There’s something telling about The Last of Robin Hood being the first project to emerge from Lifetime Films. The sordid tale of Errol Flynn’s last days clinching with a Lolita and soaking in booze and drugs, Richard Glatzer and Wash Westmoreland’s by-the-numbers account technically qualifies as a true-crime tale, and seems to exist mostly out of a sense of marketable prurience: hallmarks of Lifetime’s infamous cable movies.
The palpable appeal of The Last of Robin Hood lies almost entirely in its casting. Kevin Kline stars as erstwhile star Flynn in his late-1950s decline, and Kline and Flynn prove a match made in Hollywood heaven. The film begins with Flynn’s 1959 death, then flashes back to tell the story of how Kline met, aggressively wooed, and won the heart of aspiring fifteen-year-old actress Beverly Aadland (Dakota Fanning).
Fanning seemingly lacks the craft to convey why she comes to love Flynn so much (a kind of Stockholm syndrome? genuine admiration for his talents and accomplishments?), but to be fair, Glatzer and Westmoreland’s script never gives this crucial point its due. And so our attentions more easily lie with uber-cad Flynn and Aadland’s bone-deep stage mother Florence, played with great skill by Susan Sarandon.
What fun there is to be had in The Last of Robin Hood, outside of the handsome period production design, comes from noting the subtleties of the lies Flynn tells and the lies Florence tells herself to believe she’s a good person and not herself a desperate, selfish exploiter to equal Flynn. Kline brings a witty, comically smooth self-awareness to his portrayal of a washed-up star who knows he’s being bad and, for the most part, doesn’t care (and yet, in his darkest hours, self-loathing creeps in at the edges), while an equally keen Sarandon plays Florence as a woman who drives herself so consistently in part so as not to be able to stop and think about how she’s selling out her own daughter at every turn.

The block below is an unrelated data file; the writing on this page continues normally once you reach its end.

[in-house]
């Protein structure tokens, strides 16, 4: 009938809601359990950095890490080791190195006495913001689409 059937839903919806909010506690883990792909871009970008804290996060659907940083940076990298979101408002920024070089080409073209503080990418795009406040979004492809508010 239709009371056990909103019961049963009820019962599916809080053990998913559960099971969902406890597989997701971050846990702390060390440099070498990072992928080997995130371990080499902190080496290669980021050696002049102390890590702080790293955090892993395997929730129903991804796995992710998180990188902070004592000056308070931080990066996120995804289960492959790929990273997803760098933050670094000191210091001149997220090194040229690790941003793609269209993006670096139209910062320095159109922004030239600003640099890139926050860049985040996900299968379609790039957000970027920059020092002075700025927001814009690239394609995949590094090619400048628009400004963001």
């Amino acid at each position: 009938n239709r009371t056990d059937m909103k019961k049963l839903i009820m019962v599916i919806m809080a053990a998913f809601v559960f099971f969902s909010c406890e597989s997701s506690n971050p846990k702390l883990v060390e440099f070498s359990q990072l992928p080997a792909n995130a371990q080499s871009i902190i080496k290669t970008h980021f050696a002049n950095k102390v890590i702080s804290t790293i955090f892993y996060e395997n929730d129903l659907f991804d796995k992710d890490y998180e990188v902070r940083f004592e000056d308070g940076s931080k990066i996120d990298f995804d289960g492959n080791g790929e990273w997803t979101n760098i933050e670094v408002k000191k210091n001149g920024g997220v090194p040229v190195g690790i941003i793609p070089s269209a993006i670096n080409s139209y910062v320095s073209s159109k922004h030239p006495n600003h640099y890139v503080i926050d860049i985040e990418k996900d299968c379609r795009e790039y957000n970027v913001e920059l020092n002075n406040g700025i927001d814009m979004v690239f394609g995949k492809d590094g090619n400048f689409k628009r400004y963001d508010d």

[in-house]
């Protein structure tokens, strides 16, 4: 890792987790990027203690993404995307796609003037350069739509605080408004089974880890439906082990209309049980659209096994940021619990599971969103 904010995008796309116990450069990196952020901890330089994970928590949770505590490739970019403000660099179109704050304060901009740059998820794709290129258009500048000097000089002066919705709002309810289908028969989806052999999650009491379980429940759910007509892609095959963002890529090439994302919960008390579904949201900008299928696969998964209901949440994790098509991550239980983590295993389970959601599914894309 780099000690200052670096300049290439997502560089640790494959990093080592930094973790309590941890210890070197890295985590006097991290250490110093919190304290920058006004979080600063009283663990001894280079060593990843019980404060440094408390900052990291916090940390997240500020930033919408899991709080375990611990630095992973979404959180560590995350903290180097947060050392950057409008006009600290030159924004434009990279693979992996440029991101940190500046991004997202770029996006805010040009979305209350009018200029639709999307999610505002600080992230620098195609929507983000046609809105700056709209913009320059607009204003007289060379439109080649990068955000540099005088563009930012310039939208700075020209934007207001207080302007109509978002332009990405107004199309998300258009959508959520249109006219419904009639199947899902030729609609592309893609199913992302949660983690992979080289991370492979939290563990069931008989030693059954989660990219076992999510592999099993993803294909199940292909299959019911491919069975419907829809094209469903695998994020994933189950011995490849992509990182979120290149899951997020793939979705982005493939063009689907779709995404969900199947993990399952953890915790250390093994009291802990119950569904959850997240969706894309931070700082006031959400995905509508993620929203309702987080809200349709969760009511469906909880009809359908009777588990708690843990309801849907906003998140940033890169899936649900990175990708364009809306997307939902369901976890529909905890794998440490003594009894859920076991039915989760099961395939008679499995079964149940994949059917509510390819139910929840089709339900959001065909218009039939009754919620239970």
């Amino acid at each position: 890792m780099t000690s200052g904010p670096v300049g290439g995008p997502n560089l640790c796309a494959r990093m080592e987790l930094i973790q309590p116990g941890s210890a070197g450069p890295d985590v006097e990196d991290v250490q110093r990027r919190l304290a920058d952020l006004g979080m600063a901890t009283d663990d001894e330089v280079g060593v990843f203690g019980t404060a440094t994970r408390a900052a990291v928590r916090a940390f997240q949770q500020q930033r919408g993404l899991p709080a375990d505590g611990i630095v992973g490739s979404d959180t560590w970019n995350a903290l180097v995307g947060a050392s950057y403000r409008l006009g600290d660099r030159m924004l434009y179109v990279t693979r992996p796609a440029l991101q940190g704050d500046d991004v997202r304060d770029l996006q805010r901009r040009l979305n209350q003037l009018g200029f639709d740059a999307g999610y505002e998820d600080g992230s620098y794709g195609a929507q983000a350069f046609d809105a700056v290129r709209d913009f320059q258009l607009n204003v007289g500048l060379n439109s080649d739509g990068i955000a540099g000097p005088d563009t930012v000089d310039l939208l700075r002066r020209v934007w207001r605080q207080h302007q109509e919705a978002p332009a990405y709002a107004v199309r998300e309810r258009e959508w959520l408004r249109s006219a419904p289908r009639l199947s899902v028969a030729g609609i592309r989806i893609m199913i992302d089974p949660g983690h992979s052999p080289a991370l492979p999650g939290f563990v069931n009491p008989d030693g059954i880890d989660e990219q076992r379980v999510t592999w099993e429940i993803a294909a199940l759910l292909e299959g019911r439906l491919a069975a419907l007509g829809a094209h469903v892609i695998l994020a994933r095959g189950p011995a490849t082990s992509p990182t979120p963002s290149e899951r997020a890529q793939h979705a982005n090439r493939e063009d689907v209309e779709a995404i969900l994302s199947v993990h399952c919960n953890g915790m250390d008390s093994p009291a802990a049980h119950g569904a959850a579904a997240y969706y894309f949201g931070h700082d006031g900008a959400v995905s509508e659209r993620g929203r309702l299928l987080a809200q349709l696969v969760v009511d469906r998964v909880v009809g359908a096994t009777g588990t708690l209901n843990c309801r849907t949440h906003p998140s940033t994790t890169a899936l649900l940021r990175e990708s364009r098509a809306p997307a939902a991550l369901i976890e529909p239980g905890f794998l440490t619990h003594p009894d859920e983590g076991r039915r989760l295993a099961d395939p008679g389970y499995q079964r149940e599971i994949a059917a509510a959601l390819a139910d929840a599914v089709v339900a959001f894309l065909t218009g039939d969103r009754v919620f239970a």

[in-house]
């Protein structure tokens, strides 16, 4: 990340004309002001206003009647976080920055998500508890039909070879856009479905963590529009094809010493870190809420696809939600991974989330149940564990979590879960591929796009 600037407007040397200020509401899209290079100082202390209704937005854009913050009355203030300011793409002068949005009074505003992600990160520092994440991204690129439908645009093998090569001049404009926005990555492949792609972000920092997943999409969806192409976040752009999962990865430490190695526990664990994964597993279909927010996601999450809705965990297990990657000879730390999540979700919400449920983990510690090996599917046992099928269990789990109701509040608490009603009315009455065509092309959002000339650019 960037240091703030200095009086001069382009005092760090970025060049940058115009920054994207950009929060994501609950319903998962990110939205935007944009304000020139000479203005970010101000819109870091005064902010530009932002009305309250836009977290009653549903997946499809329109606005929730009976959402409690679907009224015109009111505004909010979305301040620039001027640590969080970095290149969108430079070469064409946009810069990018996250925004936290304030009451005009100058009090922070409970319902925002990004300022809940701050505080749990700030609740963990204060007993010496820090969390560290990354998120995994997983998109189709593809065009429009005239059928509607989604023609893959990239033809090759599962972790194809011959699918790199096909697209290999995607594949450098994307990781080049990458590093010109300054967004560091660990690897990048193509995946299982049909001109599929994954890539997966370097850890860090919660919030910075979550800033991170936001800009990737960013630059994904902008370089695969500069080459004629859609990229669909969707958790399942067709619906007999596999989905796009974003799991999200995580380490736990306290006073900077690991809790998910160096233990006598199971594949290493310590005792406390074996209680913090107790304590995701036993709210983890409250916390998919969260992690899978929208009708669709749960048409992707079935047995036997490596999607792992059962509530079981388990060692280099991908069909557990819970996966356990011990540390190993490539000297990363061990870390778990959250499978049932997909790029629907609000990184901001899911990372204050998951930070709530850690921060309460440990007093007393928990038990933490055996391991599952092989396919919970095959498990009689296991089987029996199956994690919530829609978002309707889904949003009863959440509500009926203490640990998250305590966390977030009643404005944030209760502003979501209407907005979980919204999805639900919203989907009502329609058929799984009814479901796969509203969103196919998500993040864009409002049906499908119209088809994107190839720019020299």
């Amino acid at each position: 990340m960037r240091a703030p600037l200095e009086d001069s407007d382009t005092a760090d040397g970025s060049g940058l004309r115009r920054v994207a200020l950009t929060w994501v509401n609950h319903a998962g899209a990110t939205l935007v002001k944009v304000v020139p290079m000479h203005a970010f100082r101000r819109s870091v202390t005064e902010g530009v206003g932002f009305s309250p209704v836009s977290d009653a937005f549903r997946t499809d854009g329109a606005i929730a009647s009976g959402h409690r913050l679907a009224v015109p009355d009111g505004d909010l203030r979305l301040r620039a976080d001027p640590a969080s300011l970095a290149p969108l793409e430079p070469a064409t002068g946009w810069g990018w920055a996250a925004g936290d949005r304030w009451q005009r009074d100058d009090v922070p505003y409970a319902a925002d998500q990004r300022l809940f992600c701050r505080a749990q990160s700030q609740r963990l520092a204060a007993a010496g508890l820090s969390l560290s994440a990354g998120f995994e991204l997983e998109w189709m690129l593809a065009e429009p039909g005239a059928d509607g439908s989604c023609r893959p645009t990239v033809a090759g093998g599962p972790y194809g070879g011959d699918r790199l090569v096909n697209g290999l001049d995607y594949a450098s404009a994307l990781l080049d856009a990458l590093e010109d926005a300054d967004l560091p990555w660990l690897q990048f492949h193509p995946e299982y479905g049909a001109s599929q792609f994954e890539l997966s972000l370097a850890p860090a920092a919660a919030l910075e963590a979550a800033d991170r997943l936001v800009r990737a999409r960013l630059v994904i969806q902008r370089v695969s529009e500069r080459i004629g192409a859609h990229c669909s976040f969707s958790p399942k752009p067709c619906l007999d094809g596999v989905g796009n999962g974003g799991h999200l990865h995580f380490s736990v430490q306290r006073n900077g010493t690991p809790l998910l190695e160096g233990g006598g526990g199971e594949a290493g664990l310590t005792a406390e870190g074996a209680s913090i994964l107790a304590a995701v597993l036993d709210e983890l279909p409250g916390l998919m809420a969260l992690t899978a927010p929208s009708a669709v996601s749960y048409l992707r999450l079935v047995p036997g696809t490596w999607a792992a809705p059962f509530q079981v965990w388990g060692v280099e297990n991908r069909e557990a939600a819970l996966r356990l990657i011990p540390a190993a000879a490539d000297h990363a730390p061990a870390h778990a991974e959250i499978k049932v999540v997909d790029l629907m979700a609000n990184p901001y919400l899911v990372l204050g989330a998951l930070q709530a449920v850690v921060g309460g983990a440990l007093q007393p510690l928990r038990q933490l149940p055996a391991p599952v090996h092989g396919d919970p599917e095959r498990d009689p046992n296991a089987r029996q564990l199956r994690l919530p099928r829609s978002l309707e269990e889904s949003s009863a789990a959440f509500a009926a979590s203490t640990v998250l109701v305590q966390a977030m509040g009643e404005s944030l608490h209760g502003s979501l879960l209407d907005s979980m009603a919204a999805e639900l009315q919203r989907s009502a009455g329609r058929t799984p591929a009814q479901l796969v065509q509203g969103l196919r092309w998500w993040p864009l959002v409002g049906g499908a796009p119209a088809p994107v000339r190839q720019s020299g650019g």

Ultimately, The Last of Robin Hood is too dully straightforward to justify its own existence. The film practically screams out for some insight into Beverly’s psychology or some provocative discussion about the value of the February-December romance, but Glatzer and Westmoreland simply plod through “just the facts” and make their seasoned stars work overtime to bring any interest to the sodden dialogue and mostly dull, repetitive incident.
As a result, The Last of Robin Hood feels like a tabloid read in the supermarket aisle, with just as much depth and consideration and thoughtfulness on the part of the gossip peddlers as the gossip consumers. Worse, the flick’s a bit like a car wreck, which we’ve all seen before and don’t need to see again, much as we may be tempted. Move along, folks: there’s nothing to see here.